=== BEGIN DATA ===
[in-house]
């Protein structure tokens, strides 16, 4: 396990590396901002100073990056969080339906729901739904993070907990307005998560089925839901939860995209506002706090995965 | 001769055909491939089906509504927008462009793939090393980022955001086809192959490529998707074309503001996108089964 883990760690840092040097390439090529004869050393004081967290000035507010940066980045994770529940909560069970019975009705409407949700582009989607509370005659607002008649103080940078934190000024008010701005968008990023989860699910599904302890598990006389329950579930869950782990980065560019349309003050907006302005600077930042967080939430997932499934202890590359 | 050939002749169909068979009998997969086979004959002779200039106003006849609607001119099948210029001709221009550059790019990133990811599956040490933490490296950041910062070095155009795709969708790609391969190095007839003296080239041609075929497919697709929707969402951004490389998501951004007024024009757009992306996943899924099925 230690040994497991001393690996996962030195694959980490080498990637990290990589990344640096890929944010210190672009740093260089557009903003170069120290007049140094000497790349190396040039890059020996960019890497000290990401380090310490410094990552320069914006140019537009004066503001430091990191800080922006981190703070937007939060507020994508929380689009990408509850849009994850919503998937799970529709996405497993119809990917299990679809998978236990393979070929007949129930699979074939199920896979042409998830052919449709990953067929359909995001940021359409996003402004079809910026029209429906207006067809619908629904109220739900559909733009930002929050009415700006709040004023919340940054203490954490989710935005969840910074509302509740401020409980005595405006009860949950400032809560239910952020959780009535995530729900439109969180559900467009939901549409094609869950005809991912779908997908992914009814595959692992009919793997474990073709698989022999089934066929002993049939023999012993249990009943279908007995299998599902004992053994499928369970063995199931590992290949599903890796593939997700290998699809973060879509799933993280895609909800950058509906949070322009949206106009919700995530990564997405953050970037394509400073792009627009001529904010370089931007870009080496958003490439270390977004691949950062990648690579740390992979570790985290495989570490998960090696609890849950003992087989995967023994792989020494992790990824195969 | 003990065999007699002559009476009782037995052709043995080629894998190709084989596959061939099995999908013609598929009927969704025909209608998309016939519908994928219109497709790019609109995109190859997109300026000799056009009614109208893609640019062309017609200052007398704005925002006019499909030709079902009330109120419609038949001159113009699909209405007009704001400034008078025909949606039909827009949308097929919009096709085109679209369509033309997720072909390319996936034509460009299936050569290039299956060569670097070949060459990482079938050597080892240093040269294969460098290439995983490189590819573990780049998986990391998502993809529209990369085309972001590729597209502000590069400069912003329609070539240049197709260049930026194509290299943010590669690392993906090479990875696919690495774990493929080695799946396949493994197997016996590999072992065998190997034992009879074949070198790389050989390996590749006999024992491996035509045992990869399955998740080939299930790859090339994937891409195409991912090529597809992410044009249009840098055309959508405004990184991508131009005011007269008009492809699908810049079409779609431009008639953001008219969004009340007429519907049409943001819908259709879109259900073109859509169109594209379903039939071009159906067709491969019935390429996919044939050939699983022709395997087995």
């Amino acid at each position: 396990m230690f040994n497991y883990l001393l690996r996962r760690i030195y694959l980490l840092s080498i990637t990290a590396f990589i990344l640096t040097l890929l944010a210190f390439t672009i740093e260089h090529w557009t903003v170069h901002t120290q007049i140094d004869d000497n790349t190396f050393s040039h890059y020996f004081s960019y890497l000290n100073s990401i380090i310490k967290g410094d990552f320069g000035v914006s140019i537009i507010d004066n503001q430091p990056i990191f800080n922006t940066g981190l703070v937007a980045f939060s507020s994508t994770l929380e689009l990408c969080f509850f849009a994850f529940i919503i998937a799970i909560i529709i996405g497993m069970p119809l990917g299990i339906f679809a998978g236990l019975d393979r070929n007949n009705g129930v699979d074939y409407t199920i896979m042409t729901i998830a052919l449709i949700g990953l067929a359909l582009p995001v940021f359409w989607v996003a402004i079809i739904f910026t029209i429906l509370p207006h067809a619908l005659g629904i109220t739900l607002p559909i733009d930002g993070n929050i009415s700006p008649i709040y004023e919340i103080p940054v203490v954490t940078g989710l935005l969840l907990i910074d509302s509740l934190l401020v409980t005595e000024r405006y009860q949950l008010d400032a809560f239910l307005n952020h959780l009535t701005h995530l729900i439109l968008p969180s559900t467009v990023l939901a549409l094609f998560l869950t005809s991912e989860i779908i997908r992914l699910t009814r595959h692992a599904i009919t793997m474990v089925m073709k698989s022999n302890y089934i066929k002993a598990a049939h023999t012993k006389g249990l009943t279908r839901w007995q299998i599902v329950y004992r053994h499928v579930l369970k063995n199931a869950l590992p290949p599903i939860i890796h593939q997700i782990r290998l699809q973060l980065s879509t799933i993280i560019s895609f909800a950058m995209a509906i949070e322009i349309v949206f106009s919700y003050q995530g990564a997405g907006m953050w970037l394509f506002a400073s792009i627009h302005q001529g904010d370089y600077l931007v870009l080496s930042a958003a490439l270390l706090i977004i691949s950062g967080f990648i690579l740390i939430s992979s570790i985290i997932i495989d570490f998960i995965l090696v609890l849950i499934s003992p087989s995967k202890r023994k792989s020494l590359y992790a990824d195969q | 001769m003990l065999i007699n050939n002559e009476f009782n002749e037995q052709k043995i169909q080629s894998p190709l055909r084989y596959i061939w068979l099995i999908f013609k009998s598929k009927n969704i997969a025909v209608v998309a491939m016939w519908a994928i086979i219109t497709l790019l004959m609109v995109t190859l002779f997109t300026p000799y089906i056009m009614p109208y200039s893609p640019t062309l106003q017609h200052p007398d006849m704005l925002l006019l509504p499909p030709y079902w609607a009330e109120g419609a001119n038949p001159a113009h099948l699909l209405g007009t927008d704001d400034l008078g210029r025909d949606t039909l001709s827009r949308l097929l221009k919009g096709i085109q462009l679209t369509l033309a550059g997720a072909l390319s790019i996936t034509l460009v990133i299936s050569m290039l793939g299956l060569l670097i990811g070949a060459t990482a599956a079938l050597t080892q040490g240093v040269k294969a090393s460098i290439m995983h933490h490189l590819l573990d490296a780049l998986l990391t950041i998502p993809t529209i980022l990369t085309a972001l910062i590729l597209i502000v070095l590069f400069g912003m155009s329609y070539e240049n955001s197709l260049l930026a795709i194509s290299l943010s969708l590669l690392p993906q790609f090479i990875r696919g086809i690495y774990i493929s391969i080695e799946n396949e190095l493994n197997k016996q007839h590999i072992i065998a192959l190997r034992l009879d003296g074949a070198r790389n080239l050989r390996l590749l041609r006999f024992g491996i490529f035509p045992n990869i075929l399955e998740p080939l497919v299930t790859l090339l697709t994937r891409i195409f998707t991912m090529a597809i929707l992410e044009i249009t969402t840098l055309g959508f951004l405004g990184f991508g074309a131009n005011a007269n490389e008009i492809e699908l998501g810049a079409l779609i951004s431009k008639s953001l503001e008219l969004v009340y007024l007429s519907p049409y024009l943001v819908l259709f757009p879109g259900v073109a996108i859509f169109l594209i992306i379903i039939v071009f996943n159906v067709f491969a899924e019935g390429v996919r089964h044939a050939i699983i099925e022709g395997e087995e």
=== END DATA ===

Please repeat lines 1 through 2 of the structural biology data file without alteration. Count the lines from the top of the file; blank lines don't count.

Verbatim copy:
[in-house]
């Protein structure tokens, strides 16, 4: 396990590396901002100073990056969080339906729901739904993070907990307005998560089925839901939860995209506002706090995965 | 001769055909491939089906509504927008462009793939090393980022955001086809192959490529998707074309503001996108089964 883990760690840092040097390439090529004869050393004081967290000035507010940066980045994770529940909560069970019975009705409407949700582009989607509370005659607002008649103080940078934190000024008010701005968008990023989860699910599904302890598990006389329950579930869950782990980065560019349309003050907006302005600077930042967080939430997932499934202890590359 | 050939002749169909068979009998997969086979004959002779200039106003006849609607001119099948210029001709221009550059790019990133990811599956040490933490490296950041910062070095155009795709969708790609391969190095007839003296080239041609075929497919697709929707969402951004490389998501951004007024024009757009992306996943899924099925 230690040994497991001393690996996962030195694959980490080498990637990290990589990344640096890929944010210190672009740093260089557009903003170069120290007049140094000497790349190396040039890059020996960019890497000290990401380090310490410094990552320069914006140019537009004066503001430091990191800080922006981190703070937007939060507020994508929380689009990408509850849009994850919503998937799970529709996405497993119809990917299990679809998978236990393979070929007949129930699979074939199920896979042409998830052919449709990953067929359909995001940021359409996003402004079809910026029209429906207006067809619908629904109220739900559909733009930002929050009415700006709040004023919340940054203490954490989710935005969840910074509302509740401020409980005595405006009860949950400032809560239910952020959780009535995530729900439109969180559900467009939901549409094609869950005809991912779908997908992914009814595959692992009919793997474990073709698989022999089934066929002993049939023999012993249990009943279908007995299998599902004992053994499928369970063995199931590992290949599903890796593939997700290998699809973060879509799933993280895609909800950058509906949070322009949206106009919700995530990564997405953050970037394509400073792009627009001529904010370089931007870009080496958003490439270390977004691949950062990648690579740390992979570790985290495989570490998960090696609890849950003992087989995967023994792989020494992790990824195969 | 003990065999007699002559009476009782037995052709043995080629894998190709084989596959061939099995999908013609598929009927969704025909209608998309016939519908994928219109497709790019609109995109190859997109300026000799056009009614109208893609640019062309017609200052007398704005925002006019499909030709079902009330109120419609038949001159113009699909209405007009704001400034008078025909949606039909827009949308097929919009096709085109679209369509033309997720072909390319996936034509460009299936050569290039299956060569670097070949060459990482079938050597080892240093040269294969460098290439995983490189590819573990780049998986990391998502993809529209990369085309972001590729597209502000590069400069912003329609070539240049197709260049930026194509290299943010590669690392993906090479990875696919690495774990493929080695799946396949493994197997016996590999072992065998190997034992009879074949070198790389050989390996590749006999024992491996035509045992990869399955998740080939299930790859090339994937891409195409991912090529597809992410044009249009840098055309959508405004990184991508131009005011007269008009492809699908810049079409779609431009008639953001008219969004009340007429519907049409943001819908259709879109259900073109859509169109594209379903039939071009159906067709491969019935390429996919044939050939699983022709395997087995």